PS I know I've got a typo in the last line, and it should be $userHandle.Get :oops:

On a slightly different subject, in all my (bad) scripting I quite regularily exceed the number of allowed open connections - see below. I can clear these by restarting the Adaxes service, but was trying to see if there was a command I can issue to expunge any 'orphaned' connections?


Best Regards

0

FYI update and follow up.

We've re-coded one of the reports we had that was maxing out a core in the Adaxes server when called from the user portal for about a minute (i.e. a good test case, not too short and not too long).

We moved all (other than the original 'target user' ID) lookups from $context calls to a specified iADM instance, and i'd say >90% of the CPU use was on the 'offloaded' server - a v.good result.

PS I'm already planning to write a custom 'randomised and tolerant Adaxes instance connection selector' function to add to the start of scripts etc so that we can build a really fault tolerant\performance balanced Application->'Storage' layer. I've saidit before, and I'll say it again, you've got a fantastic product that's easy to pick and and brilliantly flexible once you start understanding what you can do!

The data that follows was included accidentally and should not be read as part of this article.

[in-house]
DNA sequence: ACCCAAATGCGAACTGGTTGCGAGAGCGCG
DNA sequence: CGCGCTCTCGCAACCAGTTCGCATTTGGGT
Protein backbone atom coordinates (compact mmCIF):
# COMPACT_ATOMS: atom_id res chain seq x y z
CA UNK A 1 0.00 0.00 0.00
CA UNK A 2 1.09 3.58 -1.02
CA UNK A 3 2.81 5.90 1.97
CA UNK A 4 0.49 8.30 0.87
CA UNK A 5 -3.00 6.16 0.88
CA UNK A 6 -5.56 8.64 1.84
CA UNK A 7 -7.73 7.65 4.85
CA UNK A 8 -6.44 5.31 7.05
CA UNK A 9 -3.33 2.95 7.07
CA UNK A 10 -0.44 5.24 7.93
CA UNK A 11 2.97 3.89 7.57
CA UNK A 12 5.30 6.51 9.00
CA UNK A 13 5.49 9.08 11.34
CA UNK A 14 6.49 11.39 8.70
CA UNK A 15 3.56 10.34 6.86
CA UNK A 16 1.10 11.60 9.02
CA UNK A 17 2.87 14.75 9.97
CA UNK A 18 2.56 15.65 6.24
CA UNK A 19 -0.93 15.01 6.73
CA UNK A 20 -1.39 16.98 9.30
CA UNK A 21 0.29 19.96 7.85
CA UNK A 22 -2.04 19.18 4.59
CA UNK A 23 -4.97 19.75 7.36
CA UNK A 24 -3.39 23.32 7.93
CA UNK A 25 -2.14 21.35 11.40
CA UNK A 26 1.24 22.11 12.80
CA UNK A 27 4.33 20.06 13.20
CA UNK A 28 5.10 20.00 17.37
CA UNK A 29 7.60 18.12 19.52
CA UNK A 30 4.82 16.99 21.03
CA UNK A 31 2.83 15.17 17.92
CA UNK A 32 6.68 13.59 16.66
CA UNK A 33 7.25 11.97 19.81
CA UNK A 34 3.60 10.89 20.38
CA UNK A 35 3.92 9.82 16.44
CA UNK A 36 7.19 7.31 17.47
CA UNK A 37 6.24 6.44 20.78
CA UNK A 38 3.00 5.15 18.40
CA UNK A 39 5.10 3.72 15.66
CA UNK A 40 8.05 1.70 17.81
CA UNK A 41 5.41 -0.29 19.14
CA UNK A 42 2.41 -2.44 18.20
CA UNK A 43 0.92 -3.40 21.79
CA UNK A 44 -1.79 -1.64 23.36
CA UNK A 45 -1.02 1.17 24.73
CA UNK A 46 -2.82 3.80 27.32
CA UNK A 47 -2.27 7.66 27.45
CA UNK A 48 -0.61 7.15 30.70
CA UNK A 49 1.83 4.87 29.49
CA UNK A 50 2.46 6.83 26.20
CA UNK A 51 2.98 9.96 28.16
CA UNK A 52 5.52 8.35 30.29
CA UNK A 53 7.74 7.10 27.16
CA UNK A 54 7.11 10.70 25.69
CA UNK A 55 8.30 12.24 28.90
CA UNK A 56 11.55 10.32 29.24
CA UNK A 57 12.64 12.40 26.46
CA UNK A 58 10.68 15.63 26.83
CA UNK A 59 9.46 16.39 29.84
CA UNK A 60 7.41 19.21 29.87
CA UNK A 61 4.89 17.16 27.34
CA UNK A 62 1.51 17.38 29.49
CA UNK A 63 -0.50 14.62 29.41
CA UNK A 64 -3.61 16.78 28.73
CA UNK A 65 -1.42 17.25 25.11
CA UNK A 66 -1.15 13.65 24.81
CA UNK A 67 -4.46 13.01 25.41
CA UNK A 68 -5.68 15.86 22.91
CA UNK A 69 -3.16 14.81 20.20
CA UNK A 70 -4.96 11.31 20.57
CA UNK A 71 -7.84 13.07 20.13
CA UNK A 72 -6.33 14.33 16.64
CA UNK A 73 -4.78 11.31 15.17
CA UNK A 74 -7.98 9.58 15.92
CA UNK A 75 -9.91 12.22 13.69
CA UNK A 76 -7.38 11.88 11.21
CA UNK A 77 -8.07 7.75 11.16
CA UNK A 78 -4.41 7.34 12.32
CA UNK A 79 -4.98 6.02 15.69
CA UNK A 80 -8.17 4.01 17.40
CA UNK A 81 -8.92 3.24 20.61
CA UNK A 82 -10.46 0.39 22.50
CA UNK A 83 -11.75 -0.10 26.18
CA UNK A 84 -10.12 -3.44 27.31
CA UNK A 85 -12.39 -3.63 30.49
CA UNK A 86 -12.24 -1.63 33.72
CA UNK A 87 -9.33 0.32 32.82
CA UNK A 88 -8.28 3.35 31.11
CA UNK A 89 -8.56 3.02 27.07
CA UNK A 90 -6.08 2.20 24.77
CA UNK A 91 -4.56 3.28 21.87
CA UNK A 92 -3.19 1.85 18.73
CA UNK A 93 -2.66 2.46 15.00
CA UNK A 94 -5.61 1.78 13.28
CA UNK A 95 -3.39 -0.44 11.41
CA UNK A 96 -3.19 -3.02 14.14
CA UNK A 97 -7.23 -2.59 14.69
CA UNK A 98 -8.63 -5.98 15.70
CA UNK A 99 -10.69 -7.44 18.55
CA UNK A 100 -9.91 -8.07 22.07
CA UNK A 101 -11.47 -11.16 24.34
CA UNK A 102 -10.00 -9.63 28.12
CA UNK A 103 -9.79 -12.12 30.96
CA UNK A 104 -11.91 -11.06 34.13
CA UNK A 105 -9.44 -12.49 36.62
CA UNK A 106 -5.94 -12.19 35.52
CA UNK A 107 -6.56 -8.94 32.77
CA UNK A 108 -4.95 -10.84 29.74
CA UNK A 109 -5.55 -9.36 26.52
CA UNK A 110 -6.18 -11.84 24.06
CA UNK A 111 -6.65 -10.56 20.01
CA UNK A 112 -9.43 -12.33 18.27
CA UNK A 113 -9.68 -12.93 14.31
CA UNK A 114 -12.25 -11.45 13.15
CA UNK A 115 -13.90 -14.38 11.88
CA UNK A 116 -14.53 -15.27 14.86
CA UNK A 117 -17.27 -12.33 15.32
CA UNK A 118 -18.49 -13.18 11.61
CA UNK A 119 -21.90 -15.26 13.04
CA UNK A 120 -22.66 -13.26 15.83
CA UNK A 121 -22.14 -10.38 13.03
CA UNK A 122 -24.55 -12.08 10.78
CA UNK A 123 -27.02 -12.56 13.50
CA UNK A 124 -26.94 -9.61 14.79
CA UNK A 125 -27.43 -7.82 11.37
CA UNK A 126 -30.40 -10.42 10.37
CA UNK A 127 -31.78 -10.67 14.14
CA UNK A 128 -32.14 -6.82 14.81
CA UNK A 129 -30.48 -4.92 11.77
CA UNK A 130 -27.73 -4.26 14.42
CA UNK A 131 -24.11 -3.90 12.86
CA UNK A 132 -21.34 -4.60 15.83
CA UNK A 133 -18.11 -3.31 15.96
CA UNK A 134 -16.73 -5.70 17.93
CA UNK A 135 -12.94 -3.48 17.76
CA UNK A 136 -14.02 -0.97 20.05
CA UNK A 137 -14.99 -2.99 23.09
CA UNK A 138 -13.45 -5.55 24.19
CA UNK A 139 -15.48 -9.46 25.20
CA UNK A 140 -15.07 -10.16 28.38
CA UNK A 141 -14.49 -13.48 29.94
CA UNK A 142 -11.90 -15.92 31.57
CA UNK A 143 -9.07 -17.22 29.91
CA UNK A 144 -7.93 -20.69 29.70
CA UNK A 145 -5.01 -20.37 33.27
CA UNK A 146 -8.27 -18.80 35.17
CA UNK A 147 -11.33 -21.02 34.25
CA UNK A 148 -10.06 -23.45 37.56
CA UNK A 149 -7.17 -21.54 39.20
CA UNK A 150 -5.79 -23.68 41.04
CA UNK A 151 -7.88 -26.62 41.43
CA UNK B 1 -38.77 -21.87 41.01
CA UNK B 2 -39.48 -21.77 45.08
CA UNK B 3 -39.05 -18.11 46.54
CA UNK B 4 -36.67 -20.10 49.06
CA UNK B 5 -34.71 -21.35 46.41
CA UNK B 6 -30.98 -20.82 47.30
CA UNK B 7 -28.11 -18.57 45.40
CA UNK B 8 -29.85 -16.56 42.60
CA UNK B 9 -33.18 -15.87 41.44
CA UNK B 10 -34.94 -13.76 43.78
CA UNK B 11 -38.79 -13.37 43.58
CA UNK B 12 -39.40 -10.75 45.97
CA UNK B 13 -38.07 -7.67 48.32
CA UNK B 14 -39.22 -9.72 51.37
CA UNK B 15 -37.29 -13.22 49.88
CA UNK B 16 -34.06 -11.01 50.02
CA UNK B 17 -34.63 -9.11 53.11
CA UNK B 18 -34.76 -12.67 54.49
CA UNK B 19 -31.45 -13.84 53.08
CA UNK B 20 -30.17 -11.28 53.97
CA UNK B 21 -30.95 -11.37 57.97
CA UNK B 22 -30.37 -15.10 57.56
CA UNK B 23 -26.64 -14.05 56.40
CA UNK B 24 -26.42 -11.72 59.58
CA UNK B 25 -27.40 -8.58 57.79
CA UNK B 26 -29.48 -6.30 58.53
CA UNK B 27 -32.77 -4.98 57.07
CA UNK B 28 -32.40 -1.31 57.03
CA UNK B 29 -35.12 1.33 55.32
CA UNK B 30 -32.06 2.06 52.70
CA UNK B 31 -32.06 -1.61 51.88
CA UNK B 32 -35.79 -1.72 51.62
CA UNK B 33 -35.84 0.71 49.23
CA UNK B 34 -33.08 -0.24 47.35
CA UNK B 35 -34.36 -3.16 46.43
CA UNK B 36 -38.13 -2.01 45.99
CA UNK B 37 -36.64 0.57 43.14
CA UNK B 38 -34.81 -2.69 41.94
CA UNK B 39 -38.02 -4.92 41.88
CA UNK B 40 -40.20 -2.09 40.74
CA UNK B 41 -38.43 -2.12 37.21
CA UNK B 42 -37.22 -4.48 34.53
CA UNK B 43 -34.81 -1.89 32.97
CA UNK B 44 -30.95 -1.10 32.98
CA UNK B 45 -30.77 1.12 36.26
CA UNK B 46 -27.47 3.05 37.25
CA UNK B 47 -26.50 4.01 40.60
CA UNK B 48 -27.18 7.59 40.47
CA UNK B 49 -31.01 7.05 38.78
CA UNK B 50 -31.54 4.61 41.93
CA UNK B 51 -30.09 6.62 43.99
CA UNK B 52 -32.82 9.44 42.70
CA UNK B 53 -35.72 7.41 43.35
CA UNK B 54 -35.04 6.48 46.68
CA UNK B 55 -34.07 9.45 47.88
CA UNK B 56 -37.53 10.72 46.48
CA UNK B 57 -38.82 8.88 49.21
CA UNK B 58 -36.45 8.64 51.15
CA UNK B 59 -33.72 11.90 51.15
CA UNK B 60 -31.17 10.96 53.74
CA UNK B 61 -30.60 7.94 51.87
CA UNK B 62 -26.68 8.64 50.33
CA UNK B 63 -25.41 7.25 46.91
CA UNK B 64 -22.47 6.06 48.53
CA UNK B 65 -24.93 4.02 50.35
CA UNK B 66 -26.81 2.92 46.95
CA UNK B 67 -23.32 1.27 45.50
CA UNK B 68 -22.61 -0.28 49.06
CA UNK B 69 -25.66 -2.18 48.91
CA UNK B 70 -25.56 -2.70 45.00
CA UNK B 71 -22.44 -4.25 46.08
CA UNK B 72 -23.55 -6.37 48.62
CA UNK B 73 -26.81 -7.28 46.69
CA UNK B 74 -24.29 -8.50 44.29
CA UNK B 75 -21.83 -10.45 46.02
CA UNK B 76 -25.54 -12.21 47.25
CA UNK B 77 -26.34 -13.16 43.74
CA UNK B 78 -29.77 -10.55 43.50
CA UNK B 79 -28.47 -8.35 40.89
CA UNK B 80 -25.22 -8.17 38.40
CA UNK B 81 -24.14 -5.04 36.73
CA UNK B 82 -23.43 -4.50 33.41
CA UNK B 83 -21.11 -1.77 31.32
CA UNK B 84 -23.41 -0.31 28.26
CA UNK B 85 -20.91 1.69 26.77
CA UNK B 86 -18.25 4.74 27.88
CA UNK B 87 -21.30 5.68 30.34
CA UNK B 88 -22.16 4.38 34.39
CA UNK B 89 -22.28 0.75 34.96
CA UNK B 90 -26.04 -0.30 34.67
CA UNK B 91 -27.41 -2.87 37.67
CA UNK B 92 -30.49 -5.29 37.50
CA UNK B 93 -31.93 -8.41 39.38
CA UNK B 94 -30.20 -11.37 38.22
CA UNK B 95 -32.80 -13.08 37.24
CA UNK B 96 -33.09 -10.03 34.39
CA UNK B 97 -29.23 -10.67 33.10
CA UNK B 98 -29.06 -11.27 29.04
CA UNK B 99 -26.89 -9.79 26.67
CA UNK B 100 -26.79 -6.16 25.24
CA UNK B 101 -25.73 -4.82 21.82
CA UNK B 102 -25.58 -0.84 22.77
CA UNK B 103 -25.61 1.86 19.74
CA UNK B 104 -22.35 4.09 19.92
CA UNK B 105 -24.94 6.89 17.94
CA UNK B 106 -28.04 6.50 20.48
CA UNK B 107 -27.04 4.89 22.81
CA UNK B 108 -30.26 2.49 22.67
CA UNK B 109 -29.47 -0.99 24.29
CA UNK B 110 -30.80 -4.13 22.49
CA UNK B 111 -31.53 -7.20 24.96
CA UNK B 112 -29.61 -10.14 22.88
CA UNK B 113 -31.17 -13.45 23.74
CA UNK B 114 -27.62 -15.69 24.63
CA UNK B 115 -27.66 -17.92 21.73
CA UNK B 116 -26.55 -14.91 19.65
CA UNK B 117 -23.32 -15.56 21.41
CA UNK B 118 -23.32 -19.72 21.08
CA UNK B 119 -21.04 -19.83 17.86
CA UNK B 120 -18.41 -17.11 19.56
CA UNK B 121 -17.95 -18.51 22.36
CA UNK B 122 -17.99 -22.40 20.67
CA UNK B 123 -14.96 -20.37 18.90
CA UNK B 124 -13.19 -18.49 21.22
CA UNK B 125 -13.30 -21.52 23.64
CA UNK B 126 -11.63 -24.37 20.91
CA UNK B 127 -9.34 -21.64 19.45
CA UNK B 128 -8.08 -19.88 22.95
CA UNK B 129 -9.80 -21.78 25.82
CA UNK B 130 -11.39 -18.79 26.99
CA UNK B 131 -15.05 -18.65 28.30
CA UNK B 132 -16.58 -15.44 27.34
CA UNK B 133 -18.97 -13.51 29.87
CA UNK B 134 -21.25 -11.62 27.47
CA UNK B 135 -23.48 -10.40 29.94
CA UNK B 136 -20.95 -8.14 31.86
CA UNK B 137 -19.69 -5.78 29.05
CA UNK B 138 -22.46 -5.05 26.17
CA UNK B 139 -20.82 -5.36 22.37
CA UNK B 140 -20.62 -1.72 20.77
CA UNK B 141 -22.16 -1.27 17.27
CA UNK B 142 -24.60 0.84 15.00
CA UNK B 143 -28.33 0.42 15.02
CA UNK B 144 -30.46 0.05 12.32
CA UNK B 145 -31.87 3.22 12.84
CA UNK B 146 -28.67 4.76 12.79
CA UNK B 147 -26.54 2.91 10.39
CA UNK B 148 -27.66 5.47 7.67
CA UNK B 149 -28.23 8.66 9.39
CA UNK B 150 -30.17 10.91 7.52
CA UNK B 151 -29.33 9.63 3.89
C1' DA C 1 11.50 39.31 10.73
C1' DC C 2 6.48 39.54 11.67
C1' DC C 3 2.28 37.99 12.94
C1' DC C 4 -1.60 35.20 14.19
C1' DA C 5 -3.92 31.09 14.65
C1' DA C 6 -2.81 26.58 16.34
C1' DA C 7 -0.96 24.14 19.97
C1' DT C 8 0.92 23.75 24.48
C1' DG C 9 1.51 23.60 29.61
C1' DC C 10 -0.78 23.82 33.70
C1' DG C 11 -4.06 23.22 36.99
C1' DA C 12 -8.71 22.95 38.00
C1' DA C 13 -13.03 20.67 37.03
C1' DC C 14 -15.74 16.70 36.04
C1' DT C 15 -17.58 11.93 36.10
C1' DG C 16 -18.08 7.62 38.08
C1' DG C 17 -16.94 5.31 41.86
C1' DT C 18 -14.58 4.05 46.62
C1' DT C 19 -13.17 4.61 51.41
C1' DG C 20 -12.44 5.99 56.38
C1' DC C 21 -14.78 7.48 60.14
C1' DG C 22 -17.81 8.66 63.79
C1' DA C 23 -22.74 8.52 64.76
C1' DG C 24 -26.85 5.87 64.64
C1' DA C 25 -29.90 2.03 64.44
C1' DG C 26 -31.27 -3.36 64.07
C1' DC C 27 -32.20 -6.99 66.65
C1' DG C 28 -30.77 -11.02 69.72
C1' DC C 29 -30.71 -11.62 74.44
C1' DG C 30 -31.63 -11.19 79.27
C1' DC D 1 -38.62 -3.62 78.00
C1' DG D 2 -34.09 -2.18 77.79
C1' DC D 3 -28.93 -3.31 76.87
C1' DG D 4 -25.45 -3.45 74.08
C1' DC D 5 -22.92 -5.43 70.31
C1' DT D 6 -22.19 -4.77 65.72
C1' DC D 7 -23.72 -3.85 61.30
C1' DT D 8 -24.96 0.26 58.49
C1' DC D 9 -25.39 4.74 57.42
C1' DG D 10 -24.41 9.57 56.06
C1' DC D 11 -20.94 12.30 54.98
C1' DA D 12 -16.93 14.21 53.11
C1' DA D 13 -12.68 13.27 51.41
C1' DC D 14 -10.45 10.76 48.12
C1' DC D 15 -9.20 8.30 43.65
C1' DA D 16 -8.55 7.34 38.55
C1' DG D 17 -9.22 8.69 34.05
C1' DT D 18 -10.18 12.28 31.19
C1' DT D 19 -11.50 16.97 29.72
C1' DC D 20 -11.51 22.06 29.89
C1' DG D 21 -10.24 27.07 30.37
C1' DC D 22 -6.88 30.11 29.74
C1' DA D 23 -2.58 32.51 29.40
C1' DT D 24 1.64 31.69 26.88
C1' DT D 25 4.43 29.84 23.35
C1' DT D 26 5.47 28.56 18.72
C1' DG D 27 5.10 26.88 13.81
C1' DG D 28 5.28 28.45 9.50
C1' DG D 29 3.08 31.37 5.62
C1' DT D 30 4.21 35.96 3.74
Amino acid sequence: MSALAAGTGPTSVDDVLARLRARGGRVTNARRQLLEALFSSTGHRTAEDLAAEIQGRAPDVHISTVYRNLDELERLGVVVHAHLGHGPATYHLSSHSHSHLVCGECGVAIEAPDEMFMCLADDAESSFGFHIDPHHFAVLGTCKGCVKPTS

One slight confusion is that the report actually takes about 3 minutes to run now though.

This may be hardware related, but seems strange as the 'web server' is a 4 core VM instance with virtual 2.4GHz cores, while the 'grunt server' is dedicated hardware with 16 (2 * 8) cores at 3.0GHz. I'll speak with the hardware specialists on Monday to see if it may be related to some sort of cache size\micro-architecture difference, but so far as you're aware switching to the different 'API' call's shouldn't make a material difference?

Note: Code change would be something like:-

$subordinateDNs = $userHandle.GetEx("directReports") | sort-object

from this:-

$subordinateDNs = $Context.TargetObject.GetEx("directReports") | sort-object

Finally ( :o ) is there anyway of 'isolating' the script code so that we can present the user a log message along the lines of "Report being run, check your inbox in 5 minutes" - as currently we'll only get the log messages when the entire script has run. Best way I can think of is for a 'shell' custom command to call a seperate PS script, but I'm slightly concerned for the security implications of calling external scripts with potentially privileged accounts etc.